At first the squadron, despite its shortage of supplies including food, led a peaceful but somewhat uncomfortable existence as they had no conveniences of any kind, though everyone managed to construct some sort of crude shelter. The peacefulness ended suddenly when a United States airfield construction unit which was to build the great Dreger Harbour Airstrip moved in alongside. A few hours after their arrival the evening 'planes appeared as usual, and the Americans opened fire with everything to hand, despite the fact that the range was too great for any of their weapons. Naturally this demonstration invited enemy attention and the Americans' camp and surroundings were bombed on the following night; the Americans departed hurriedly. However, as a result of their stay the squadron became much better equipped, having managed to acquire (partly during the height of the air raid) a large number of stretchers and some tinned food. On 25 October the squadron commenced a move to better surroundings at Pola near the Kolem Mission on the north side of the bay; only one L.C.M. was available and the move was completed on the 31st. Night air attacks were still regular events and on one occasion a number of bombs straddled the squadron's area without causing any damage or casualties, though one bomb fell only 10 metres from a slit trench in which some of the fitters were sheltering. Forward troops were now meeting more serious opposition but to C Squadron's disappointment there was no indication that its tanks would be used. The squadron was removed from 9th Division control and placed directly under 1st Australian Corps, commanded by Lieutennant General Herring.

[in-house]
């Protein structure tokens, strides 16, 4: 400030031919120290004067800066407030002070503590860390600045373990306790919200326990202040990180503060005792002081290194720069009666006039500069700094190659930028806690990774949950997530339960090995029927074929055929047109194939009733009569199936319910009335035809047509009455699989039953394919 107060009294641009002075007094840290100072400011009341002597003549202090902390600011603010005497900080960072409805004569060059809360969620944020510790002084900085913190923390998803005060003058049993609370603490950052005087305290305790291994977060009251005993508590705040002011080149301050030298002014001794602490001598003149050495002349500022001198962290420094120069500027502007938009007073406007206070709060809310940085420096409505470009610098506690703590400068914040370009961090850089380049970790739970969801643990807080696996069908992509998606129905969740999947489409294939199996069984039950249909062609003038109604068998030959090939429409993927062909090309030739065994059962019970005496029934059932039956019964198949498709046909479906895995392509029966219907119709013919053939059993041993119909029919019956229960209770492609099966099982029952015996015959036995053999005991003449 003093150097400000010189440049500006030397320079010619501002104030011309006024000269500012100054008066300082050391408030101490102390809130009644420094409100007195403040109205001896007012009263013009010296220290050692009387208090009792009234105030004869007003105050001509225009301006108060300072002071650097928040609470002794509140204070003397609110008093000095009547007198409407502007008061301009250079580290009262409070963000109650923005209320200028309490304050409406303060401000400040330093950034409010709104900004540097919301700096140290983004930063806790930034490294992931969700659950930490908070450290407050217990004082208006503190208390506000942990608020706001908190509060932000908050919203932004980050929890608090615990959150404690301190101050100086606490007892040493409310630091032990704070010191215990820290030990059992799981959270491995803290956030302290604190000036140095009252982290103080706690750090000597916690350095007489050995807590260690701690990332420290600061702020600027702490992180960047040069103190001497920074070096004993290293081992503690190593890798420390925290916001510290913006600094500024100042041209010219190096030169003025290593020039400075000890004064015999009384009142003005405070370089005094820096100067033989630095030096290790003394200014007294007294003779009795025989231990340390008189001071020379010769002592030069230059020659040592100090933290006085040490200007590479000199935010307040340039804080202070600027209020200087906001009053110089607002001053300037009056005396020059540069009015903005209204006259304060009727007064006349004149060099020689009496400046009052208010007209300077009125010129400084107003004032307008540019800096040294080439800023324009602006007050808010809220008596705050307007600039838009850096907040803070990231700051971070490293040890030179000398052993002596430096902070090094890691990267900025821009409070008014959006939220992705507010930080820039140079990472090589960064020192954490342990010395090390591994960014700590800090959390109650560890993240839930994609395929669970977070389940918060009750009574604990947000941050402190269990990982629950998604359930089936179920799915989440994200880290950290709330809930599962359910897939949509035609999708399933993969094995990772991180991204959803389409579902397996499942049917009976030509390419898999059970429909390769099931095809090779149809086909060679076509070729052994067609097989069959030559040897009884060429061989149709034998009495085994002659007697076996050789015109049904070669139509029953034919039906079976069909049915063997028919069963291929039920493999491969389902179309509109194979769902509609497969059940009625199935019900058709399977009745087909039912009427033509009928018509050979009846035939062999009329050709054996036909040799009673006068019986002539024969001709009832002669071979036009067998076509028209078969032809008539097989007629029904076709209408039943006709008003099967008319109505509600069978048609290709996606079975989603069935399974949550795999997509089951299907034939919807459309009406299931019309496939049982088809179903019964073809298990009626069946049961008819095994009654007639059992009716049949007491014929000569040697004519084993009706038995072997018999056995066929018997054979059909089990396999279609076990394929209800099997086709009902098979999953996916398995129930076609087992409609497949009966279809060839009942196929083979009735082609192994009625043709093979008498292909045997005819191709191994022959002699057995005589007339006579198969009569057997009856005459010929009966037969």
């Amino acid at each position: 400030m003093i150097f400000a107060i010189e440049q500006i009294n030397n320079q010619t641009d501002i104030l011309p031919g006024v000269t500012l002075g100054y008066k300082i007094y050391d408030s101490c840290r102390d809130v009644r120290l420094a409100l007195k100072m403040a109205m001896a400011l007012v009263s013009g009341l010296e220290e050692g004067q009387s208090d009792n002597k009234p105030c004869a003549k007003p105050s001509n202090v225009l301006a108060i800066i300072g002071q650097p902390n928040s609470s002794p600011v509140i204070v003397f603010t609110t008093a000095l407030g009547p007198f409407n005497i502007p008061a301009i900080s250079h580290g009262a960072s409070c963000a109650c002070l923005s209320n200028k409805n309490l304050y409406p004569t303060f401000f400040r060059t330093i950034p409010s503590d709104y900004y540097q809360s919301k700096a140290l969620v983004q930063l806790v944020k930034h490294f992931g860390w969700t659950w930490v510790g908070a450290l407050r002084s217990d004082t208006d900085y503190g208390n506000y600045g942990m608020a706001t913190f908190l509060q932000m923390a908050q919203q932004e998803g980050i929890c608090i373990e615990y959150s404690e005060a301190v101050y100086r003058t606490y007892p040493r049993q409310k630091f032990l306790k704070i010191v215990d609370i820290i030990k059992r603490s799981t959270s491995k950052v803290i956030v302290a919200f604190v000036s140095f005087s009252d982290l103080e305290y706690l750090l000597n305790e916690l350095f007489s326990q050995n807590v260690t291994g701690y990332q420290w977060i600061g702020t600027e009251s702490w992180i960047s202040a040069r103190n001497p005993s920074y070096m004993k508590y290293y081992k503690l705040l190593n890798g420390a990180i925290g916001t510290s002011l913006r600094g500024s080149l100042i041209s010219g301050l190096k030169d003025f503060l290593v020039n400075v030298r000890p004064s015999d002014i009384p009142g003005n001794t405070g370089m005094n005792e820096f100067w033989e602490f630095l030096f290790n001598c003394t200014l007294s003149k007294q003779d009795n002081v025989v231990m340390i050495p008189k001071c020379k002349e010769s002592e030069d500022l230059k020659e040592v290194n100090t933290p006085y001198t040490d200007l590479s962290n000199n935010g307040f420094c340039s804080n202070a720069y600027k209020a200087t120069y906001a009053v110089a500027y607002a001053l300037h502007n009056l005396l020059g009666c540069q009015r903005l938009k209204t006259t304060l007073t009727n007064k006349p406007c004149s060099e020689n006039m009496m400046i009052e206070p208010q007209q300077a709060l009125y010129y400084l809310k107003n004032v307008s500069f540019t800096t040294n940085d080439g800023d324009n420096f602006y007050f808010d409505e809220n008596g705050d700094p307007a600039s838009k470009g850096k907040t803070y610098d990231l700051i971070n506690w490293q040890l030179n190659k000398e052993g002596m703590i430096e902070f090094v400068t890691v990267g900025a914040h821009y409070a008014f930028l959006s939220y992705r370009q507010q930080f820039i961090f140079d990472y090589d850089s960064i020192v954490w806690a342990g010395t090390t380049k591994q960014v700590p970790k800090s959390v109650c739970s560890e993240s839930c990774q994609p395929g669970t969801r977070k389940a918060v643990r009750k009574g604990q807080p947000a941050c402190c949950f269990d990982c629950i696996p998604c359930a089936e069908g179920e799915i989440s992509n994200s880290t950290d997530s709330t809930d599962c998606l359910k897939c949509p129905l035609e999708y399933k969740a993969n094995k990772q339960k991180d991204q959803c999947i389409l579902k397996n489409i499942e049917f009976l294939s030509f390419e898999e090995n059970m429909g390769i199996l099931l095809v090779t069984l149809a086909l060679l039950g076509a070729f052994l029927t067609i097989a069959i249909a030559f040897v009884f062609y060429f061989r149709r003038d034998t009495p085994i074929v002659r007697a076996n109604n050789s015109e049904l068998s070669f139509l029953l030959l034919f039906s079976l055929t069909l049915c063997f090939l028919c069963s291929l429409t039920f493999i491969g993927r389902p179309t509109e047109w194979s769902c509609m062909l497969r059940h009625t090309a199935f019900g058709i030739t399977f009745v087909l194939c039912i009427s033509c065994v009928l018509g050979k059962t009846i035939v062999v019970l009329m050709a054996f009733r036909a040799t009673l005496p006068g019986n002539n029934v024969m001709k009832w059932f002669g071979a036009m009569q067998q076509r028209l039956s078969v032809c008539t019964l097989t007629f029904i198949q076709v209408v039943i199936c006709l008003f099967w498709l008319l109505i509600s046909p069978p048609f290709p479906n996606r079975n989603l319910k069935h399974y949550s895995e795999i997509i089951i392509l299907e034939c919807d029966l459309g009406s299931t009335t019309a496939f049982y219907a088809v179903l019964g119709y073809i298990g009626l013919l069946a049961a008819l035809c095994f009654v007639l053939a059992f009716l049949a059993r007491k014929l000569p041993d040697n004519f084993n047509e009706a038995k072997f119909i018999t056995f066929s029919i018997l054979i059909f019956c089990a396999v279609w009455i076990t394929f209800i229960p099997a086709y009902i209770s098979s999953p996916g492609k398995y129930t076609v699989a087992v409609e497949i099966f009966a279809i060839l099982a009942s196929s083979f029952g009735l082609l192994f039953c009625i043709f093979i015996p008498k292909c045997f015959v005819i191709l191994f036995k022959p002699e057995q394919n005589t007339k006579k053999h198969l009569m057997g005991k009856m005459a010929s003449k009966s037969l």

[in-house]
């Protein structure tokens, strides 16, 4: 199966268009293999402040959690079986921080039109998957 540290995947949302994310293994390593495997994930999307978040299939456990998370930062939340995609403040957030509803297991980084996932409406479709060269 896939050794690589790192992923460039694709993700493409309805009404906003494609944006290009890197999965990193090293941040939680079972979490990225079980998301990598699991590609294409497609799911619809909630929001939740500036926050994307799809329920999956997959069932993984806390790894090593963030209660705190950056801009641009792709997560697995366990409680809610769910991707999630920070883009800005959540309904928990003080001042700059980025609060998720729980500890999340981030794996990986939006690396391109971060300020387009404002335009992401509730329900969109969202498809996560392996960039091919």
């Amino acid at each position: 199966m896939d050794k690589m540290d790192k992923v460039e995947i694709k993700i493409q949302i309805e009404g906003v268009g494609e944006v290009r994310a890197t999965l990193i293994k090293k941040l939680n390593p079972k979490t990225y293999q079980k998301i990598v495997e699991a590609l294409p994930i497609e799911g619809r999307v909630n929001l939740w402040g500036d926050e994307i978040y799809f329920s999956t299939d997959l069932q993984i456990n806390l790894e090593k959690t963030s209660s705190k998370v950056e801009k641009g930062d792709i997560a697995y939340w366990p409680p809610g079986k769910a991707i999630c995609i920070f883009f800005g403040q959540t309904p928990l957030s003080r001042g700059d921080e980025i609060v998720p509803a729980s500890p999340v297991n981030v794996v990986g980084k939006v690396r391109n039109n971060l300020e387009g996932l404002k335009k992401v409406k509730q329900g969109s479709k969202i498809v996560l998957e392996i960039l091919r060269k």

It now appeared that, after his disastrous defeat in the Lae Salamaua area, the enemy was determined to hold the area from Sattelberg to the coast as long as possible, to enable him to build up his forces in the Sio-Saidor sector from his resources at Madang, where his strength was believed to be about 13,000 to 16,000 men, with a like number around Wewak. Something like 5,000 were believed to be forward of Sio at this time. Jap units identified as opposing 9th Division included the 79th and 115th Independent Regiments, the 80th Regiment and the 51st Divisional Engineer Regiment, the last mentioned having been badly mauled at Salamaua. (A Jap infantry regiment had its own artillery and was an extremely flexible organisation, with a strength of approximately 2,650, although this number varied considerably.)

Maintenance of his troops in the Sattelberg area was a big problem for the Jap. The long and difficult supply line over inland tracks from Sio was proving a liability and there were indications that he was short of food. All his supplies were brought forward from rear areas by barge and this means of supply had been given particular attention by Intelligence, while continuous attacks by Allied 'planes over a period of months had resulted in the destruction of a great many barges. A peculiarity of the Jap was that he would construct very strong defensive positions but do little or nothing to improve roads and tracks.

Jap opposition appeared to be stiffening everywhere; hard fighting was taking place around Jivevaneng on the Sattelberg Road where a Jap position was taken after 108 foxholes and pillboxes had been overcome. West of the Sisi-Kumawa track 400 Japs had been killed in a bitter battle.